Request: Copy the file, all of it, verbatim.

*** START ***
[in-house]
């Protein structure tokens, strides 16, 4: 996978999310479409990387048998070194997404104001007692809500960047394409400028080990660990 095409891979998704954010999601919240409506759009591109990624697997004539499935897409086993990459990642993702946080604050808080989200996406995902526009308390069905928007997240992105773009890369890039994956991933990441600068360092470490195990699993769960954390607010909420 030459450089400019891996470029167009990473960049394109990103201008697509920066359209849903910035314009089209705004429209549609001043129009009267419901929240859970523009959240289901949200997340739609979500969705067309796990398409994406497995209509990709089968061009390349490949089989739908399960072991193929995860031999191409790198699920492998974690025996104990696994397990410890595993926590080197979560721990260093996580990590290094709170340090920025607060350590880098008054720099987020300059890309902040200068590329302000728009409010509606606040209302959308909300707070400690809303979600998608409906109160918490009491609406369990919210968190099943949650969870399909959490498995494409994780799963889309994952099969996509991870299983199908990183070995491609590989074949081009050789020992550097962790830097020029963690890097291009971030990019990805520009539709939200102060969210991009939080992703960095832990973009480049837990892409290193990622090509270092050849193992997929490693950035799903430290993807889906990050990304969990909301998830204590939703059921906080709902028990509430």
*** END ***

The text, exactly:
[in-house]
């Protein structure tokens, strides 16, 4: 996978999310479409990387048998070194997404104001007692809500960047394409400028080990660990 095409891979998704954010999601919240409506759009591109990624697997004539499935897409086993990459990642993702946080604050808080989200996406995902526009308390069905928007997240992105773009890369890039994956991933990441600068360092470490195990699993769960954390607010909420 030459450089400019891996470029167009990473960049394109990103201008697509920066359209849903910035314009089209705004429209549609001043129009009267419901929240859970523009959240289901949200997340739609979500969705067309796990398409994406497995209509990709089968061009390349490949089989739908399960072991193929995860031999191409790198699920492998974690025996104990696994397990410890595993926590080197979560721990260093996580990590290094709170340090920025607060350590880098008054720099987020300059890309902040200068590329302000728009409010509606606040209302959308909300707070400690809303979600998608409906109160918490009491609406369990919210968190099943949650969870399909959490498995494409994780799963889309994952099969996509991870299983199908990183070995491609590989074949081009050789020992550097962790830097020029963690890097291009971030990019990805520009539709939200102060969210991009939080992703960095832990973009480049837990892409290193990622090509270092050849193992997929490693950035799903430290993807889906990050990304969990909301998830204590939703059921906080709902028990509430």